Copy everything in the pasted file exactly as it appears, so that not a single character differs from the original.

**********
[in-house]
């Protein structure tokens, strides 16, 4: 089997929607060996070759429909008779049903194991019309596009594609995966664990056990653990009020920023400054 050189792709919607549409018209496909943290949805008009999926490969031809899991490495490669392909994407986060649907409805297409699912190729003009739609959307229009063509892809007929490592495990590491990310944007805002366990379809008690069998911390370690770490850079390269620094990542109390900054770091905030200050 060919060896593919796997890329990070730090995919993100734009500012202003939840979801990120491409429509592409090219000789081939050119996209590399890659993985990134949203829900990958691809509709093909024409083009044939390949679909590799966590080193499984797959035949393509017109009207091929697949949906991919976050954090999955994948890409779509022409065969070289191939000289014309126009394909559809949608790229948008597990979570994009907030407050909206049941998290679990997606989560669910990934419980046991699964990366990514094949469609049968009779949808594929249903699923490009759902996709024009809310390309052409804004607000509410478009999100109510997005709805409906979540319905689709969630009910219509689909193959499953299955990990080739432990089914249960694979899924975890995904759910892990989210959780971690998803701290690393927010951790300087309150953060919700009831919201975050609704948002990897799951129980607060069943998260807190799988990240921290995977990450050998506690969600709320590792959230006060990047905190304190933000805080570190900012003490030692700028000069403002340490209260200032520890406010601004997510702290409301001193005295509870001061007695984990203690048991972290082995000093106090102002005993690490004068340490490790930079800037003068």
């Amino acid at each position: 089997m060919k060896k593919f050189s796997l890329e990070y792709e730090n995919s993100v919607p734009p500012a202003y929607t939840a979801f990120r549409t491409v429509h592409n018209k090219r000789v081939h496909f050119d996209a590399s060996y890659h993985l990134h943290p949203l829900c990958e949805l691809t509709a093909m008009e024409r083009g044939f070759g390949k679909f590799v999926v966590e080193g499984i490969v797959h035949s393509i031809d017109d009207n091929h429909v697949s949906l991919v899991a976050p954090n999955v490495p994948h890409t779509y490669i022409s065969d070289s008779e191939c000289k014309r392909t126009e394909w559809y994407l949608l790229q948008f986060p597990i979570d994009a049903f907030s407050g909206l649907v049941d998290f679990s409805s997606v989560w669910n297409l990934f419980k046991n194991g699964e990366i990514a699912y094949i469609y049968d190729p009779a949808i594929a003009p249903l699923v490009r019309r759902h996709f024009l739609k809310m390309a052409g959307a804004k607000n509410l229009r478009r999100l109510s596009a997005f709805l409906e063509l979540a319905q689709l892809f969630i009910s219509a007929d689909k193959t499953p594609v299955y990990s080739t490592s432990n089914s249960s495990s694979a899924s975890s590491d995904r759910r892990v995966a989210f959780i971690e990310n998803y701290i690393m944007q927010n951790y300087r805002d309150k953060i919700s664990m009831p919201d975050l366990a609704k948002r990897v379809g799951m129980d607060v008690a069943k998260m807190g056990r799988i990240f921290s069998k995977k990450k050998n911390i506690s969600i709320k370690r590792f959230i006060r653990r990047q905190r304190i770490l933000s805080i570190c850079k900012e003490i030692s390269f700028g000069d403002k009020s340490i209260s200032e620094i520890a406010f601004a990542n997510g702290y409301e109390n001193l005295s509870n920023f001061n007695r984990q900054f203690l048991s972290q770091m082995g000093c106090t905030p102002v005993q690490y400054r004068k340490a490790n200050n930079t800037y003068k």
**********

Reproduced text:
[in-house]
């Protein structure tokens, strides 16, 4: 089997929607060996070759429909008779049903194991019309596009594609995966664990056990653990009020920023400054 050189792709919607549409018209496909943290949805008009999926490969031809899991490495490669392909994407986060649907409805297409699912190729003009739609959307229009063509892809007929490592495990590491990310944007805002366990379809008690069998911390370690770490850079390269620094990542109390900054770091905030200050 060919060896593919796997890329990070730090995919993100734009500012202003939840979801990120491409429509592409090219000789081939050119996209590399890659993985990134949203829900990958691809509709093909024409083009044939390949679909590799966590080193499984797959035949393509017109009207091929697949949906991919976050954090999955994948890409779509022409065969070289191939000289014309126009394909559809949608790229948008597990979570994009907030407050909206049941998290679990997606989560669910990934419980046991699964990366990514094949469609049968009779949808594929249903699923490009759902996709024009809310390309052409804004607000509410478009999100109510997005709805409906979540319905689709969630009910219509689909193959499953299955990990080739432990089914249960694979899924975890995904759910892990989210959780971690998803701290690393927010951790300087309150953060919700009831919201975050609704948002990897799951129980607060069943998260807190799988990240921290995977990450050998506690969600709320590792959230006060990047905190304190933000805080570190900012003490030692700028000069403002340490209260200032520890406010601004997510702290409301001193005295509870001061007695984990203690048991972290082995000093106090102002005993690490004068340490490790930079800037003068």
């Amino acid at each position: 089997m060919k060896k593919f050189s796997l890329e990070y792709e730090n995919s993100v919607p734009p500012a202003y929607t939840a979801f990120r549409t491409v429509h592409n018209k090219r000789v081939h496909f050119d996209a590399s060996y890659h993985l990134h943290p949203l829900c990958e949805l691809t509709a093909m008009e024409r083009g044939f070759g390949k679909f590799v999926v966590e080193g499984i490969v797959h035949s393509i031809d017109d009207n091929h429909v697949s949906l991919v899991a976050p954090n999955v490495p994948h890409t779509y490669i022409s065969d070289s008779e191939c000289k014309r392909t126009e394909w559809y994407l949608l790229q948008f986060p597990i979570d994009a049903f907030s407050g909206l649907v049941d998290f679990s409805s997606v989560w669910n297409l990934f419980k046991n194991g699964e990366i990514a699912y094949i469609y049968d190729p009779a949808i594929a003009p249903l699923v490009r019309r759902h996709f024009l739609k809310m390309a052409g959307a804004k607000n509410l229009r478009r999100l109510s596009a997005f709805l409906e063509l979540a319905q689709l892809f969630i009910s219509a007929d689909k193959t499953p594609v299955y990990s080739t490592s432990n089914s249960s495990s694979a899924s975890s590491d995904r759910r892990v995966a989210f959780i971690e990310n998803y701290i690393m944007q927010n951790y300087r805002d309150k953060i919700s664990m009831p919201d975050l366990a609704k948002r990897v379809g799951m129980d607060v008690a069943k998260m807190g056990r799988i990240f921290s069998k995977k990450k050998n911390i506690s969600i709320k370690r590792f959230i006060r653990r990047q905190r304190i770490l933000s805080i570190c850079k900012e003490i030692s390269f700028g000069d403002k009020s340490i209260s200032e620094i520890a406010f601004a990542n997510g702290y409301e109390n001193l005295s509870n920023f001061n007695r984990q900054f203690l048991s972290q770091m082995g000093c106090t905030p102002v005993q690490y400054r004068k340490a490790n200050n930079t800037y003068k």